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How Scrum Teams And Management Can Work Together To Remove Impediments

May 4, 2023


Scrum impacts the entire organization. To unlock your Scrum Team’s superpowers, improvements are necessary within and especially around teams. The PSM II class contains multiple exercises that make visible where improvement is needed in order to use Scrum more effectively. In particular the exercise “Management in Scrum”.

In this blog post, I describe how Scrum Teams can use it with managers, leaders, and coaches in their organization to effectively remove impediments. I’ll focus on the steps aimed to help Scrum Teams clearly express their needs and for management, and how management can clearly respond to those requests.

Why don’t you give this workshop a try with your team and the managers that are needed to resolve persistent impediments?

How to prepare?


  • A (digital) copy of the card deck “Management in Scrum”. This deck of cards is made available to all participants of the Professional Scrum Master II class. You can also get a full-color card-based version from our webshop.
  • A set of “What I Need From You” cards which includes a 100-sheet block of tearable help request cards.
  • A bunch of impediment cards. They’re part of our product kit “Unleash Scrum in your organization”.



In total, the workshop takes about 90 minutes — 2 hours.


Ideally, this workshop is joined by Scrum Teams, its supporters (managers, leaders, coaches), and maybe even some essential stakeholders. Everyone that’s impacted by persistent impediments, and able to resolve them, is an appreciated participant in the workshop.

Part 1 — Make the state of Scrum visible

In this first part of the workshop, you explore how management is an integral part of Scrum. It’s not about the manager as a role, but management as an activity. You’ll discover how professional Scrum is often managed differently from how Scrum is managed in your organization, and how this impacts empiricism.

Step 1 — Clarify how Scrum is managed “professionally”

  • (2 min) Form small groups and select a few cards. Make sure that people understand the various roles (Scrum Master, Product Owner, Developer, Project Manager, and Line Manager) and what we mean by ‘managing’ in the context of this exercise;
  • (5 min) In small groups, connect the cards & roles/accountabilities based on a Professional Scrum environment — the way Scrum is intended according to the Scrum Guide (5 min);
  • (10 min) When everyone has distributed the cards, pick the ones that stand out and have a quick conversation. At the end of this step, each card should be correctly connected to the various roles.


Step 2 — Determine how Scrum is managed in your organization

  • (2 min) Individually, think of 3 items that are managed differently in your organization and mark them with e.g. red dots;
  • (10 min) Run three rounds of Impromptu Networking — each round in a different pair — and encourage them to discuss which activities are managed differently in their organization. Invite them to also explore how the differences impact the Scrum framework.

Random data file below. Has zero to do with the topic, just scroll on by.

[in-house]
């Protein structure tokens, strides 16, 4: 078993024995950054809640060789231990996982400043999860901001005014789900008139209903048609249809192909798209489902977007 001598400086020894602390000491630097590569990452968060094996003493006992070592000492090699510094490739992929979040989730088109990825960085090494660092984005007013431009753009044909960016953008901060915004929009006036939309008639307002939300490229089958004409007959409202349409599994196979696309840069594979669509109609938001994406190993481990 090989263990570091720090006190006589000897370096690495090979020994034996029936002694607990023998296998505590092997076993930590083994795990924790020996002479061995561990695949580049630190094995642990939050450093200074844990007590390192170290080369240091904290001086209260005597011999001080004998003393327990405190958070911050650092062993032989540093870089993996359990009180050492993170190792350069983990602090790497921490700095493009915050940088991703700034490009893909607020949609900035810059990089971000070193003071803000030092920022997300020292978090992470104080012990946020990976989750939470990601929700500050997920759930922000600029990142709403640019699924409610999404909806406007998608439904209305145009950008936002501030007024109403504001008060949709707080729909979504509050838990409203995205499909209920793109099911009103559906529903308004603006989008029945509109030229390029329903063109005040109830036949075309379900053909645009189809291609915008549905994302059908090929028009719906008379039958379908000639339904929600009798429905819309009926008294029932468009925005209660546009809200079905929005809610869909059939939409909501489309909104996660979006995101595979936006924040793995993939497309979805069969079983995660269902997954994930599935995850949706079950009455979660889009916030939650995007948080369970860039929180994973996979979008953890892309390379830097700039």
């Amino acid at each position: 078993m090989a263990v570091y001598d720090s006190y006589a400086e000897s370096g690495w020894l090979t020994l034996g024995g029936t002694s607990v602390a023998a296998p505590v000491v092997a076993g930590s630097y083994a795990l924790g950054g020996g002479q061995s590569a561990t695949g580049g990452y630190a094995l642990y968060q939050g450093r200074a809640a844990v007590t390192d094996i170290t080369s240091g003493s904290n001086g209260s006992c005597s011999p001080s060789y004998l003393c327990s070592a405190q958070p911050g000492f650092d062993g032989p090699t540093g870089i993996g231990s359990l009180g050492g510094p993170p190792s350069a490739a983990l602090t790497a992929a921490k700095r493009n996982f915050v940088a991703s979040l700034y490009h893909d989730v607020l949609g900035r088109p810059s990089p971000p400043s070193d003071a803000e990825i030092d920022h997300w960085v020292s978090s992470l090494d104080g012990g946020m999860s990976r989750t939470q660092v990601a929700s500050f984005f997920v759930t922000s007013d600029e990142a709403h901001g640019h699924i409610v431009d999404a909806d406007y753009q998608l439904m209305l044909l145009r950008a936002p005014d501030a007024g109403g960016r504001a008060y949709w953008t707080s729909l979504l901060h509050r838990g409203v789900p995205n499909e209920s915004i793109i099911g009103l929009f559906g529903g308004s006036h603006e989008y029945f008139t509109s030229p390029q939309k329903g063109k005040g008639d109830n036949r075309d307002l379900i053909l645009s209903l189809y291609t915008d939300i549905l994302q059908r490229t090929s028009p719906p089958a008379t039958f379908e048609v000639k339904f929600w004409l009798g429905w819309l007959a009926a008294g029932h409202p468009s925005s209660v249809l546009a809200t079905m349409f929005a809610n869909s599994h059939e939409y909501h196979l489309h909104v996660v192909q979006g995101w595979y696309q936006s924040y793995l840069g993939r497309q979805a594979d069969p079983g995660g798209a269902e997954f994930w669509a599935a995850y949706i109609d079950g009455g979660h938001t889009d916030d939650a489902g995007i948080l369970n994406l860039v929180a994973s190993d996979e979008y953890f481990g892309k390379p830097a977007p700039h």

Step 3 — Debrief the impact on the Scrum framework

In this third step, you debrief the impact of the differences on the Scrum framework. Some of the key takeaways you can share are:

  • There is a lot of management going on in Scrum, but it is distributed across three roles. The Scrum Team has all the accountabilities it needs to make any decision regarding the product they are developing;
  • Working with Scrum does not necessarily mean that (project) managers are no longer needed. But their responsibilities and actions shift towards empowering Scrum Teams and maximizing business agility. Managers can show leadership by creating an environment where self-managing Scrum teams are possible;
  • Some organizations feel that Scrum is ‘too ideal’ for their situation. Your role as a Scrum practitioner is to make transparent where things are managed differently and what effects this has on the empirical process, and the pillars of Scrum: transparency, inspection, and adaptation.

Step 4 — Introduce the concept of “impediments”

In a sense, the picture emerging from the exercise becomes your roadmap or transition plan. Each dot the participants marked, is an impediment to the empirical process of Scrum. It’s blocking them to use Scrum effectively. To make this painfully visible, you can literally connect the impediment cards to the activities that are managed differently.


Part 2 — Express essential needs

Scrum Teams often need help from others to improve how they work and to remove impediments. But it’s hard for managers, leaders, and coaches to offer help if Scrum Teams don’t clearly express their needs. It’s easy to get stuck in vague requests like “We need to communicate openly”, or “We need more management support”. No wonder the response to these needs is often equally vague, like “I will do my best”, or “We’ll see”. Unclear requests for help are often met with equally unclear commitments.

In this second part of the exercise, we’ll use the Liberating Structure “What I Need From You” (WINFY) to encourage Scrum Teams and management to work together to start removing impediments by making clear help requests. WINFY allows groups to sidestep the corporate jargon that often muddies help requests, and nudges participants to set clear expectations.


Step 1— Select the most persistent impediments